Illegal Rice Wine Is a Hot Commodity in Fujianese Neighborhoods


Everyone loves a good glass of moonshine. Why? Because it’s illegal for one, and anyone who has ever consumed anything illegal — be it a glass of hooch or a pot brownie — knows that it tastes damn well better than something made morally. While most people might think of the ‘shine as corn-based, illegally made rice wine is a booming business in the city’s Chinatown neighborhoods.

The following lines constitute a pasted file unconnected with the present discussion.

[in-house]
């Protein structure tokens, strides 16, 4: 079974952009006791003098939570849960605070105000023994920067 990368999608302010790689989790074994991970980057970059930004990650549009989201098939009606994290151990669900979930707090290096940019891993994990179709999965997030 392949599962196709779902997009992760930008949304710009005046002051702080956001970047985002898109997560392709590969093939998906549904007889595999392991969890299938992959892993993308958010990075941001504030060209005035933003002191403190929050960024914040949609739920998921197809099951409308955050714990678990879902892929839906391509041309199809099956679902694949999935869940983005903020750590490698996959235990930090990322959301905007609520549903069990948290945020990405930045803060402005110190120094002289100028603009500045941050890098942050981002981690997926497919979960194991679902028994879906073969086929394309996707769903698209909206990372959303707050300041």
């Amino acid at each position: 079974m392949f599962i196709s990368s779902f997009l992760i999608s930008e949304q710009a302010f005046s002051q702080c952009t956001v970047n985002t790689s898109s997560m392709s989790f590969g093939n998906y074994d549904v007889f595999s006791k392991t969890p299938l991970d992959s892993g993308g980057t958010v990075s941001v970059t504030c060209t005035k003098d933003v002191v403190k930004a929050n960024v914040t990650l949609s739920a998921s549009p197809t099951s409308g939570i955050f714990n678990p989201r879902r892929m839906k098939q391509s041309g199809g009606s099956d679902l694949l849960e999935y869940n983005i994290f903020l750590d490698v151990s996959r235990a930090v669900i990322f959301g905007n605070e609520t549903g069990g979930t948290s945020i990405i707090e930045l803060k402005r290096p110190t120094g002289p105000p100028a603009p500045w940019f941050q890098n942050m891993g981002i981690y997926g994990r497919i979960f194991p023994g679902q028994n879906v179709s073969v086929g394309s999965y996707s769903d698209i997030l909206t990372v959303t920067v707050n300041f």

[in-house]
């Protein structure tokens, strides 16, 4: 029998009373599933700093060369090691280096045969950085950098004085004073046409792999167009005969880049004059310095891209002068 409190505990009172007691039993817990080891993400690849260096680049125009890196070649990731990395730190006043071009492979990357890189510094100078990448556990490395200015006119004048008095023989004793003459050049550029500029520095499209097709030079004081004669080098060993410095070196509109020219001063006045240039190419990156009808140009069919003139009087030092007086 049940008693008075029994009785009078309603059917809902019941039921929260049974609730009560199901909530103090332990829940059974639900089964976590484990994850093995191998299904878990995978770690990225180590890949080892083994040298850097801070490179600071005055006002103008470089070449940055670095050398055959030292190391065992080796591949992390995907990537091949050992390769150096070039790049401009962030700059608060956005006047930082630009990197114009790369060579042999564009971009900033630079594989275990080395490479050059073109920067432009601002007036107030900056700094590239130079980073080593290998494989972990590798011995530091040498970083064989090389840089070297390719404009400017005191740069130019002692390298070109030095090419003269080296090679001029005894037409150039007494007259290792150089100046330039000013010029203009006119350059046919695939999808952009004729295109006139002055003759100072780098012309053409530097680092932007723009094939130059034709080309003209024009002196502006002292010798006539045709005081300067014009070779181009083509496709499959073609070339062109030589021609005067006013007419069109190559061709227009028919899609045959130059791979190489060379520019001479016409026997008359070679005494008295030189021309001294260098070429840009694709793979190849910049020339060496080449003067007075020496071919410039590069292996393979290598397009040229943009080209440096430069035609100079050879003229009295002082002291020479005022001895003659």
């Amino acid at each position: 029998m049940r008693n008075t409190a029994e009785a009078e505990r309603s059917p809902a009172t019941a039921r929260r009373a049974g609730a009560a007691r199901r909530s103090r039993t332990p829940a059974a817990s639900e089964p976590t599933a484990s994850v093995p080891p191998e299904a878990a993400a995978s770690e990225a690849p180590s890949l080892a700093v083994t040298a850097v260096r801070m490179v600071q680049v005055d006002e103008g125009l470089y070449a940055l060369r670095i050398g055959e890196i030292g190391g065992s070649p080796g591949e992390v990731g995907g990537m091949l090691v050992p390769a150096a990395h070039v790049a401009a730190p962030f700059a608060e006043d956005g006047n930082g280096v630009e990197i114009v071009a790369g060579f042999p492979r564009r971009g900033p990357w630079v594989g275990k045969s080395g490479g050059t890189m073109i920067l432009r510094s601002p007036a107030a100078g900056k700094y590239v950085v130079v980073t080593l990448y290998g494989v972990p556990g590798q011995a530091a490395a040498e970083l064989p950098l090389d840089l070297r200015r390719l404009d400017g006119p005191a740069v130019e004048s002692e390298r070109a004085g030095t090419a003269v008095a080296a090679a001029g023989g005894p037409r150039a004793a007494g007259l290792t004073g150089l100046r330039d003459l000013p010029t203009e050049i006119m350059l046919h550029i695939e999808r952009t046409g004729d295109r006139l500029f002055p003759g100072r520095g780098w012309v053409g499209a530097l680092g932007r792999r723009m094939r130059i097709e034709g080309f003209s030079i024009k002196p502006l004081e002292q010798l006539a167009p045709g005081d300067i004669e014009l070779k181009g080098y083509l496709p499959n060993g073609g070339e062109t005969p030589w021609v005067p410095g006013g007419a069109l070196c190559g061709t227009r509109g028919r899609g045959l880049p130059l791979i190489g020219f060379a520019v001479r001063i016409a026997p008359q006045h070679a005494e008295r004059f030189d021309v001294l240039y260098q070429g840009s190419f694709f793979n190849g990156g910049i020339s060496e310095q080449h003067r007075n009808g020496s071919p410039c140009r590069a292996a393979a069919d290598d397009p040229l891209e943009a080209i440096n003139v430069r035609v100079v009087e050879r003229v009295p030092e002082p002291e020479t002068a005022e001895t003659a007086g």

The New York Times has a rather entertaining article about the rise of the spirit, which is between 10 and 18 percent alcohol. Brought by Fujianese immigrants who have a long-standing tradition of making and selling rice wine, restaurateurs will brew the hooch right in their kitchens, selling it to customers. Outside of the restaurant industry, vendors will openly sell it on street corners, and you can spot quart containers of the reddish-hued liquid in grocery-store refrigerators, right next to the duck eggs. According to the paper, “The best versions recall sherry or Japanese sake. The worst, vinegar.” Yum. The homemade versions are supposedly more in-demand because they contain fewer additives than the commercial stuff. See, even the Fujianese are locavores! But buying the stuff can often be hard for non-Fujianese. Still, it’s an interesting glimpse into a different, urban side of moonshining.